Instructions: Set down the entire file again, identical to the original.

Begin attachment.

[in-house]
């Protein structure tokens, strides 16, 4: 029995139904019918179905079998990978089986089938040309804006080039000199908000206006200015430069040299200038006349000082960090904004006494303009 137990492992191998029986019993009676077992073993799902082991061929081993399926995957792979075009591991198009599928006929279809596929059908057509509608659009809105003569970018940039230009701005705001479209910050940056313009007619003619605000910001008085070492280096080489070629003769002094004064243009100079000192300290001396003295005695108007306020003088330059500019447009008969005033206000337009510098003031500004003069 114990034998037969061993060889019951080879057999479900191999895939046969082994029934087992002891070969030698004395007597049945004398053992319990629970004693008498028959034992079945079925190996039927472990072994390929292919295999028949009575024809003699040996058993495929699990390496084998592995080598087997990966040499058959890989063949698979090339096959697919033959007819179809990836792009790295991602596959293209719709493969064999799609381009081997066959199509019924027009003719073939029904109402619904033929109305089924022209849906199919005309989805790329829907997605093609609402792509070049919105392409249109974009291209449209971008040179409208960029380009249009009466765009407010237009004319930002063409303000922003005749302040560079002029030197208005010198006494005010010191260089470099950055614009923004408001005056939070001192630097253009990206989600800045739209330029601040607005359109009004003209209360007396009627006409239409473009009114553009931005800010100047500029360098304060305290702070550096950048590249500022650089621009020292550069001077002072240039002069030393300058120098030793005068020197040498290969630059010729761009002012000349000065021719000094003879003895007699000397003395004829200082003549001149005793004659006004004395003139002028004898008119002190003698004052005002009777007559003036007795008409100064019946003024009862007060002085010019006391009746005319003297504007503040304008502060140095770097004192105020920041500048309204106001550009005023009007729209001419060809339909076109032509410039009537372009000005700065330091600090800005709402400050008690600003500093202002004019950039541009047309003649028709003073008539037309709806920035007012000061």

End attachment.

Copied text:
[in-house]
């Protein structure tokens, strides 16, 4: 029995139904019918179905079998990978089986089938040309804006080039000199908000206006200015430069040299200038006349000082960090904004006494303009 137990492992191998029986019993009676077992073993799902082991061929081993399926995957792979075009591991198009599928006929279809596929059908057509509608659009809105003569970018940039230009701005705001479209910050940056313009007619003619605000910001008085070492280096080489070629003769002094004064243009100079000192300290001396003295005695108007306020003088330059500019447009008969005033206000337009510098003031500004003069 114990034998037969061993060889019951080879057999479900191999895939046969082994029934087992002891070969030698004395007597049945004398053992319990629970004693008498028959034992079945079925190996039927472990072994390929292919295999028949009575024809003699040996058993495929699990390496084998592995080598087997990966040499058959890989063949698979090339096959697919033959007819179809990836792009790295991602596959293209719709493969064999799609381009081997066959199509019924027009003719073939029904109402619904033929109305089924022209849906199919005309989805790329829907997605093609609402792509070049919105392409249109974009291209449209971008040179409208960029380009249009009466765009407010237009004319930002063409303000922003005749302040560079002029030197208005010198006494005010010191260089470099950055614009923004408001005056939070001192630097253009990206989600800045739209330029601040607005359109009004003209209360007396009627006409239409473009009114553009931005800010100047500029360098304060305290702070550096950048590249500022650089621009020292550069001077002072240039002069030393300058120098030793005068020197040498290969630059010729761009002012000349000065021719000094003879003895007699000397003395004829200082003549001149005793004659006004004395003139002028004898008119002190003698004052005002009777007559003036007795008409100064019946003024009862007060002085010019006391009746005319003297504007503040304008502060140095770097004192105020920041500048309204106001550009005023009007729209001419060809339909076109032509410039009537372009000005700065330091600090800005709402400050008690600003500093202002004019950039541009047309003649028709003073008539037309709806920035007012000061």